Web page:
1. Dial it back, Ralph
We love Ralph Lauren. Heck, everybody loves Ralph Lauren. But over the years, as the horse logo thing got bigger and more cartoonish, the odds were increasing that sooner or later someone would burst out laughing and spoil the whole thing. Turns out that someone was us.
2. Luxury car stocking stuffers
Although it predated our site's comment system, this overly-bitter screed generated no shortage of supportive email. This one really struck a chord with readers, who were almost offended with the pretentiousness of the whole idea of those creepy commercials. Owning a Lexus doesn't mean you're in some elite über-rich class whose members can enter into major financial commitments for each other on a whim. It just means you've got a Toyota with extra leather and faux wood trim. Good for f**king you.
3. Are Tom Ford suits worth it?
Tom Ford might not just be a cool dude, but he is also an extremely popular search engine term and that brought more than a few people to read and link to this article. Anything off-the-rack that is really expensive is increasingly difficult to justify purchasing in the face of completely bespoke options that can get you exactly what you want, from the affordable and trendy Thick as Thieves [$450+] to the luxurious Mr. Ned [$850+]. We'll do a proper review of bespoke suits...well, after the economy improves, we suppose.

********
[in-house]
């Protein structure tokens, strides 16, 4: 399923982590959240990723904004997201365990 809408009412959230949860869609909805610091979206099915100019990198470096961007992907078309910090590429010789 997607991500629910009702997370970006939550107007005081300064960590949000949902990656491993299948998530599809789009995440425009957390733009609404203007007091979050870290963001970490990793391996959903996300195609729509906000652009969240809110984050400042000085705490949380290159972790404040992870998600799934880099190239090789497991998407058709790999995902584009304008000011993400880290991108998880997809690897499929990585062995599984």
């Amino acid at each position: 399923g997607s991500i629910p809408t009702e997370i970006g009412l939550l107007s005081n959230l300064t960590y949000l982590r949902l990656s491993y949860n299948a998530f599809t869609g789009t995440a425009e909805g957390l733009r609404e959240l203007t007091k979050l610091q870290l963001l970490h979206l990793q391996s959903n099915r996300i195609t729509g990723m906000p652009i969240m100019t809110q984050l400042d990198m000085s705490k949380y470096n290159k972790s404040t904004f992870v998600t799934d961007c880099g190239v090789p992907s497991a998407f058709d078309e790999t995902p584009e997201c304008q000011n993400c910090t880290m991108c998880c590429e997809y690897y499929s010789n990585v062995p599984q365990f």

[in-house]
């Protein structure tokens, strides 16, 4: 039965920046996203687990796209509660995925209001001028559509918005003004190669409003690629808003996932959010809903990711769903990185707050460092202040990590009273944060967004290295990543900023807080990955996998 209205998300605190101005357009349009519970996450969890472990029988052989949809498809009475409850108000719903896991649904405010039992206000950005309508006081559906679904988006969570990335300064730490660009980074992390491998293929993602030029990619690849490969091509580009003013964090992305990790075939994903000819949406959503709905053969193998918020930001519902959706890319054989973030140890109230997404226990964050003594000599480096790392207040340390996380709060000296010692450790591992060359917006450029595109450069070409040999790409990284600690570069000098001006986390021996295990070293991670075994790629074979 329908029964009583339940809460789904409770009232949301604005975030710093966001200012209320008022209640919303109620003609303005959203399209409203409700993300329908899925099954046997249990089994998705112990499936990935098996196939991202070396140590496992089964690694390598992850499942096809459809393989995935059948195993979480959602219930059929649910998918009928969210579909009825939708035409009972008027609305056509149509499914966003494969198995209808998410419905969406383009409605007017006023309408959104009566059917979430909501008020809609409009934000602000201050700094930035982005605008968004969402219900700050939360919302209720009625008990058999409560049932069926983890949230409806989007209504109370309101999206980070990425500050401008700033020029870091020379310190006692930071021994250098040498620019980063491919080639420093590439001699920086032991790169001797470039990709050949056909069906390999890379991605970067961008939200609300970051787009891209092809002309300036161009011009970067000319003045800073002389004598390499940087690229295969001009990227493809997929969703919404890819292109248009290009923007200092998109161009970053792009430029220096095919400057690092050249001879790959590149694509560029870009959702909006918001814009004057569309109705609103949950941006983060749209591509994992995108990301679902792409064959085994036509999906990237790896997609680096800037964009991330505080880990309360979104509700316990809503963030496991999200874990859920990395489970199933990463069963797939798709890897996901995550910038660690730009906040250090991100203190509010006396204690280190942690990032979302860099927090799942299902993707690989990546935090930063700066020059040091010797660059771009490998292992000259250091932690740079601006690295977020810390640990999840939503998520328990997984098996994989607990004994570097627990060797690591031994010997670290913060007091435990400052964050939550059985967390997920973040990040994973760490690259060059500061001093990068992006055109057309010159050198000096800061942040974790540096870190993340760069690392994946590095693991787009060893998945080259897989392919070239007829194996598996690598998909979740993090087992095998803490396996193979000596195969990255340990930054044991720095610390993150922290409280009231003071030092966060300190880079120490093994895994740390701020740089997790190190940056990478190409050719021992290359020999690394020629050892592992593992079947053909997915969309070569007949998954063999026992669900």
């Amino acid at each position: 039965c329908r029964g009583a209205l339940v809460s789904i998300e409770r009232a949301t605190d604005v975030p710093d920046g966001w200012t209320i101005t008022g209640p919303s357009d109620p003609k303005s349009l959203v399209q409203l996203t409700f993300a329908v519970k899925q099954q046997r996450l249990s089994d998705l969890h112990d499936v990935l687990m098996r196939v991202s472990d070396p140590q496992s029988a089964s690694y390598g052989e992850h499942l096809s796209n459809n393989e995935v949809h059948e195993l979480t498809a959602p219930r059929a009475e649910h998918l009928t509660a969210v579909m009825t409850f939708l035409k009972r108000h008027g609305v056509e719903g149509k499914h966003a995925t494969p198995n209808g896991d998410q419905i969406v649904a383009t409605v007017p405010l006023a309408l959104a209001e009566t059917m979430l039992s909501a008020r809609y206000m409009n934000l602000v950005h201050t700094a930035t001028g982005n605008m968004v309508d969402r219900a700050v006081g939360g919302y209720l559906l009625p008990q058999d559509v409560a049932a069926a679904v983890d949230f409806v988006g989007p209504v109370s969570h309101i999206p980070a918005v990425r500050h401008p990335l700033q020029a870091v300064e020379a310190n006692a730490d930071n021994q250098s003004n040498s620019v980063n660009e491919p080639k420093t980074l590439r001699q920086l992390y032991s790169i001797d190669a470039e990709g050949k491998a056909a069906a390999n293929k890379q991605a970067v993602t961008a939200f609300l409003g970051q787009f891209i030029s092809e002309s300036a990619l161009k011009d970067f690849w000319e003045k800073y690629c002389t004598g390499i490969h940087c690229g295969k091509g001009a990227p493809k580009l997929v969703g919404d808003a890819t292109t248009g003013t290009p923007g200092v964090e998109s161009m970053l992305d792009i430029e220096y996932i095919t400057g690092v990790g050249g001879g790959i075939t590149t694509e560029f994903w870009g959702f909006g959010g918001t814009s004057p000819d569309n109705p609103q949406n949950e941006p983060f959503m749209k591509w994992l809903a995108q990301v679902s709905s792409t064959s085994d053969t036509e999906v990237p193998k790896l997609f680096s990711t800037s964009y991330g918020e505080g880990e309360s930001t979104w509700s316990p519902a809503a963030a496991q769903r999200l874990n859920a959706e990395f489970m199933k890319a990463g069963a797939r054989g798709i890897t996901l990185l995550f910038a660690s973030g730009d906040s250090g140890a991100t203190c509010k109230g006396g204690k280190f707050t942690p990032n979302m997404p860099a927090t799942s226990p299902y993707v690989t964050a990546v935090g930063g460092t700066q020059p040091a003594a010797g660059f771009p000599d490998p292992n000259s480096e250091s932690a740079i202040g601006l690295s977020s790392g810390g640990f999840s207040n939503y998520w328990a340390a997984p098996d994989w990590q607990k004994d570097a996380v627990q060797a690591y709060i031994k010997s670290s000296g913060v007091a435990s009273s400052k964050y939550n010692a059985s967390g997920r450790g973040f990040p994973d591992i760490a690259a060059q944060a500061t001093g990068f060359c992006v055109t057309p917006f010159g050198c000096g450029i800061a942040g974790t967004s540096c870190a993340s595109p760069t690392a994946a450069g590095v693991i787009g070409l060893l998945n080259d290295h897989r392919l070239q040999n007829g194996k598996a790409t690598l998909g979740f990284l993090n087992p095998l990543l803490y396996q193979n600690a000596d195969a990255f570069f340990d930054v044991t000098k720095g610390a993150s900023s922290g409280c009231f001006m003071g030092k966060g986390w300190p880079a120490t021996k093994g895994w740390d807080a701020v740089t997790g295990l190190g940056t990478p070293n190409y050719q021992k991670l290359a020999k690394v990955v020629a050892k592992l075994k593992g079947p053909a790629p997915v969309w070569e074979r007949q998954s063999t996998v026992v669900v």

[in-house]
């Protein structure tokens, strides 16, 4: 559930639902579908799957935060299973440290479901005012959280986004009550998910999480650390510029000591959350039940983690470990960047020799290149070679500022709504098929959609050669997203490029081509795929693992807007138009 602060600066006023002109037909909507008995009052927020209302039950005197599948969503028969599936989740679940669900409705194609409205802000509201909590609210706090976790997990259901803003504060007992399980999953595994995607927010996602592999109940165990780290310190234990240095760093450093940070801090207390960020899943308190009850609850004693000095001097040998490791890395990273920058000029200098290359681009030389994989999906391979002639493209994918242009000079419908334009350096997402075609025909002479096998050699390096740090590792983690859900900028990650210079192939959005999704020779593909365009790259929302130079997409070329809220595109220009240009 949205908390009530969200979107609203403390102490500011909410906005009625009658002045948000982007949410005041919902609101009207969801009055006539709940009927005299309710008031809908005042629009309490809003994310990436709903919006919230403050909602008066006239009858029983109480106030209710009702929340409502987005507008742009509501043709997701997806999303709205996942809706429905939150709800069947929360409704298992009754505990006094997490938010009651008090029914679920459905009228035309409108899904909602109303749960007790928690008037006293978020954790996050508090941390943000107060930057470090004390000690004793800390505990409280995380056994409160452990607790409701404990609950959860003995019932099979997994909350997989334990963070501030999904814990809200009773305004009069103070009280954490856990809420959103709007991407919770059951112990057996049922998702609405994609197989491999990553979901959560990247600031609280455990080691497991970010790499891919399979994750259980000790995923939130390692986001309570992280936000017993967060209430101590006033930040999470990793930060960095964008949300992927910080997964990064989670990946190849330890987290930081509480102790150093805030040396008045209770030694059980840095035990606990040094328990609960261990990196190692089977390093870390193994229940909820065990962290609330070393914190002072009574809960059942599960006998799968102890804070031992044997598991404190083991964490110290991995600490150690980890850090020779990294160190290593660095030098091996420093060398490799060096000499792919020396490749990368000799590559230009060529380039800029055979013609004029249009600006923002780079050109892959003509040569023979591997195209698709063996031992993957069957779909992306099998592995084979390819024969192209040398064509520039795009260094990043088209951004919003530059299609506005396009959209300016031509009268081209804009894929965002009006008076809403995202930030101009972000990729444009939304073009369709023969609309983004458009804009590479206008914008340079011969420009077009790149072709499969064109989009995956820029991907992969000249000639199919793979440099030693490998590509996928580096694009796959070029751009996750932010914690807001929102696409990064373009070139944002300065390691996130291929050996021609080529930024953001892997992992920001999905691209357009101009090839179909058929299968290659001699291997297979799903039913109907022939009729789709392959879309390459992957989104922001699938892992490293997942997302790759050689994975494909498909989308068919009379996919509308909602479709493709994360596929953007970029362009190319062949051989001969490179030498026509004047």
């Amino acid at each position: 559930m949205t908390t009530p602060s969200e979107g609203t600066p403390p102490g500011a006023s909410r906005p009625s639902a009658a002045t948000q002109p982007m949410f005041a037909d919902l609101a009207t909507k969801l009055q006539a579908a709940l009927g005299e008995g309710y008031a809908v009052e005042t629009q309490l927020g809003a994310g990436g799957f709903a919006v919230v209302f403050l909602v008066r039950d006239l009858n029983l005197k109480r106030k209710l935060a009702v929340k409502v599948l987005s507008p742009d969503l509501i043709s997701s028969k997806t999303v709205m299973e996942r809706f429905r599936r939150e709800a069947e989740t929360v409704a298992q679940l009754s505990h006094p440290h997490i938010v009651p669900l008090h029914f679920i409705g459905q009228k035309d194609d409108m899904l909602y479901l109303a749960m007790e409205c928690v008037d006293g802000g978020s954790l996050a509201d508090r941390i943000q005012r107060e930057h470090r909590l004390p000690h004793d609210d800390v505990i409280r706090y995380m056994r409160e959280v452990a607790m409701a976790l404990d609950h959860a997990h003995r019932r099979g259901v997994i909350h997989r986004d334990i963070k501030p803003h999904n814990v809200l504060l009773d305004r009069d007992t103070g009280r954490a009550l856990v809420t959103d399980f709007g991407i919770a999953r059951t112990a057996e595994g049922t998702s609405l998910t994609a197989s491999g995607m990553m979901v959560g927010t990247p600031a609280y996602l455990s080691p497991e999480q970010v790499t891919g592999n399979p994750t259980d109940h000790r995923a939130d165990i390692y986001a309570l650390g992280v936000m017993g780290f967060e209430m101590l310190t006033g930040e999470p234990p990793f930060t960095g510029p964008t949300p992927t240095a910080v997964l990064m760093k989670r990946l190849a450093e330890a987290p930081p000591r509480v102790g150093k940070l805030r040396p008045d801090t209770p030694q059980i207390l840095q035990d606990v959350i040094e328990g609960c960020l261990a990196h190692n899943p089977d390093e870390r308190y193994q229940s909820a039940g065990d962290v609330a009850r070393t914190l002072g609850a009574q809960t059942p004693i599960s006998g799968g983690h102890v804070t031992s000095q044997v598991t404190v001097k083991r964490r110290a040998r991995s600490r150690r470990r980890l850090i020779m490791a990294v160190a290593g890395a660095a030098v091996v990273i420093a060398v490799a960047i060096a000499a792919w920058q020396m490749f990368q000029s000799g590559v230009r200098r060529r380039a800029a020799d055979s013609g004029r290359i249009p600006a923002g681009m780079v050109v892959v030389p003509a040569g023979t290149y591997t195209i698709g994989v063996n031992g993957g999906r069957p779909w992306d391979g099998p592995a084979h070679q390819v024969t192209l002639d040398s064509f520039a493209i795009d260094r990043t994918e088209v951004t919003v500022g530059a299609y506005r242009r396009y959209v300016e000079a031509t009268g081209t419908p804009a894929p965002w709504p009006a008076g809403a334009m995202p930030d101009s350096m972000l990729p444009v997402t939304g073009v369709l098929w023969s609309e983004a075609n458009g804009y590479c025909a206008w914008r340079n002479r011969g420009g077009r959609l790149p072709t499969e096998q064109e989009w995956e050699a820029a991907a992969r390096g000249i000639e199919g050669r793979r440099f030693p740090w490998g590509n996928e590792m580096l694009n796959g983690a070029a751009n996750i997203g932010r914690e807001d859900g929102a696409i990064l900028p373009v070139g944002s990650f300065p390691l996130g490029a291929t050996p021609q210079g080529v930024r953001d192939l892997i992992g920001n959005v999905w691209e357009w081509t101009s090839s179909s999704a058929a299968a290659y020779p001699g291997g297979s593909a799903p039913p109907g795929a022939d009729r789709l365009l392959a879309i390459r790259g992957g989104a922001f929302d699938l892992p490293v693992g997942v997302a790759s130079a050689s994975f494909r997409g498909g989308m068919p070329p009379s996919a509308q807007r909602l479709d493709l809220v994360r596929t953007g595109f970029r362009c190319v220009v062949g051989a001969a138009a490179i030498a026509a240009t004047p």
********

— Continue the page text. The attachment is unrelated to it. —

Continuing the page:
4. The webbing belt peril
Ostensibly about a nylon strip that looks like it should cinch down the load on a flatbed truck, this quickly turned into a "bash Chris Pine" discussion, and that's OK with us. Everything about the rebooted Star Trek movie was great except for that guy.
5. In praise of high maintenance
In terms of tone and direction, this was almost the sort of article you'd get from a real style journal as opposed to the little acerbic pool of amateurish snark we've established here. Although we continue to eschew the overpriced and ostantatious, it's true that there really are some nice things worth having, and worth taking the time and effort to care for. After all, having things that last and don't need to be replaced is a kind of economy in itself, right?